mate /Applications/MAMP/htdocs/nameserver/index.html

And enter “Welcome to the testrun vhost – Served by MAMP” to the file. Save and quit.

Finally type http://testrun:8888 into your favourite browser (of course with MAMP started) and you should see your index.html file served up nicely.

Terminal Mv command including hidden files

I often forget how to do this, so this time im going to blog it so that I can always look back at it and hopefully it will also be helpful for everyone else.

Often when im moving files around on my development environment or remote servers I need to move files and folders back and forth, including important files such as .htaccess files.

A simple command like:

mv Folder/* .

Actually does not move hidden files, all be it moves all the rest.

I found two solutions.

Most linux machines will allow the following to set hidden files to be included. Note your regular move commands will now always include hidden files, if you do not want this then move on to the second solution.

shopt -s dotglob

And if not this works pretty nicely too

ls -A <source> | while read i; do mv <source>/"$i" <destination>; done

Hope this helps.

Connecting To Server With Putty Using SSH Keys & Port Forwarding

Quick and dirty tutorial to connecting to a remote server with ssh keys and putty.

Firstly you need to download putty and puttygen which can be found:-

Here – Putty Client
&
Here – PuTTYgen

Yes they are both the same page, you will find the download links for both here.

Once you have downloaded both the clients you will need to first generate yourself a key using the puttygen and then save it out to a file in a location you will easily be able to remember. Remember you need to generate a public and private key, but the private is the one of most use to you.

Im going to largely breeze over adding your ssh key to the server, as you should really know how to do this already before attempting to use putty with ssh keys and port forwarding.

Open up putty, enter the host as whatever it needs to be either an ip address or a host name like google.access.me.com and specify the port as 22 if it isn’t already.

Then head down on the left hand menu to the SSH list which will probably be shut, click the plus to expand the list and head to the AUTH tab. Here enter the user you want to auto login with and specify the path to your key using the browse file function.

If all is correct head back to the “session” tab and move to the right hand side, and save your settings under any name you like, this is to ensure that you can pick up where you left off when returning to the same connection again.

Now you have done that hit open and you should with any luck either be presented with a enter passphrase for key authorisation, enter that and youll be in.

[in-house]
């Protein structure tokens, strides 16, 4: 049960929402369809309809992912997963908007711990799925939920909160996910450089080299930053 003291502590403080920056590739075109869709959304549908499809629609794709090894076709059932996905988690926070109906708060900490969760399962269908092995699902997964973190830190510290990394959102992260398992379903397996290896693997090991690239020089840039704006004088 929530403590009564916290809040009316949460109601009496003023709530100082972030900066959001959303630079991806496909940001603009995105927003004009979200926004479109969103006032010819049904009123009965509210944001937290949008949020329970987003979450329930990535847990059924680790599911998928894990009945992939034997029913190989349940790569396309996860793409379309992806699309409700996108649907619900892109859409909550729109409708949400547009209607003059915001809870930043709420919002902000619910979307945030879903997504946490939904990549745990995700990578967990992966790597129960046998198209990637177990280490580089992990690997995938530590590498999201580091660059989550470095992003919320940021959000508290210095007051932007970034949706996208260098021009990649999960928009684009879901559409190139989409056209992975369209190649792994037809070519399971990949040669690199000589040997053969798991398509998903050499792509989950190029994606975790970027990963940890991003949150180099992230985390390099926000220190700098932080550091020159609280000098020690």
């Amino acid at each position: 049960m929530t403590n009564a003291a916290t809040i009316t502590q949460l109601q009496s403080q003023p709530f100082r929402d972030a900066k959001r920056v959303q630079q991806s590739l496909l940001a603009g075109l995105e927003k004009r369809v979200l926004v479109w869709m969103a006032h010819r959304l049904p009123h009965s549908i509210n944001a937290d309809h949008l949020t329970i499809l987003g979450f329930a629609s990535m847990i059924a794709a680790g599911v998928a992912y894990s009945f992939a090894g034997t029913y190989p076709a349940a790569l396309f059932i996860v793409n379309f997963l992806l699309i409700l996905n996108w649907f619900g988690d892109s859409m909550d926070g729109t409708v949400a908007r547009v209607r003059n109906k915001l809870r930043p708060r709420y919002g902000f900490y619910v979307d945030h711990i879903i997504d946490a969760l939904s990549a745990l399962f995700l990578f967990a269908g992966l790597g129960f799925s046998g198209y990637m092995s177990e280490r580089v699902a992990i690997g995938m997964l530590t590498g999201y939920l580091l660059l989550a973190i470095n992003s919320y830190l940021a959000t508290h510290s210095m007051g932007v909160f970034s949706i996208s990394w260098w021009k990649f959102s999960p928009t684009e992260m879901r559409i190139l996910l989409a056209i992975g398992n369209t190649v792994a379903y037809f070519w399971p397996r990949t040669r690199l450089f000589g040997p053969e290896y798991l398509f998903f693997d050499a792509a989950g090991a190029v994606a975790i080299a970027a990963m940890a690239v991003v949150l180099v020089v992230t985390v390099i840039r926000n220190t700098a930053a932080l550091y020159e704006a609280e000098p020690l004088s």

Port Forwarding Mysql From Remote To Local

Should you like us sometimes want to dev locally to a remote database, Putty can be used to tunnel a mysql connection from a remote server to your local mysql port. To do this in most cases simply forward the following or well at least for me.

Navigate to the following.
Connection -> SSH -> Tunnels -> Options Controlling Port Forwarding

L 3307 port destination to
the remote database.
remote.db.name.net:3306

Add that in, head back to session save it and then open it and wollah you should now be able to dev locally to the remote database, by forwarding mysql to your local ports.

This is just a quick and dirty tutorial and not meant to be a fully comprehensive guide, however if theres something you want to know I may be able to help, so leave a comment.

Link MAMP & mysql to mac os x terminal

Last night I trawled the internet trying to find the answer to how to hook up my mac os x terminal to my mamp mysql using the > mysql command in the terminal.

For mac os x 10.5.6 Leapoard users this command worked just fine.

sudo ln -s /Applications/MAMP/Library/bin/mysql /usr/bin/mysql

I also noticed attempting to use the mysqldump command resulted in this error: “-bash: mysqldump: command not found”

To solve it cd into “/Applications/MAMP/Library/bin/” and run the same command and you’ll have much better luck icon smile Link MAMP & mysql to mac os x terminal

Mysql Dump Ignore Tables And Rsync To Remote Server

Not having had huge experience working with mysql dumping and rsync. This afternoon I was faced with the task of taking a backup of one our busy, very database intensive games using mysqldump command, but I also needed to exclude some rather over sized tables from the dump. After which I wanted to pipe over the mysqldumps to our remote secure testing server using rsync which id also never used before.

So the first things first I let our users know the site is going down in 5 mins I then sabotage our db_connect functions so that users a directed to a page with no connection attempts or db calls on it.

I then write the command to dump data and tables ignoring a few tables which id already flagged as potentially large and time consuming to dump.

My command looked a little like this:-

mysqldump -u username -p --ignore-table=database.tableA, database.tableB -B database -K > /path/to/outputfile.sql

With quite a few more ignores hehe but hopefully you’ll get the gist.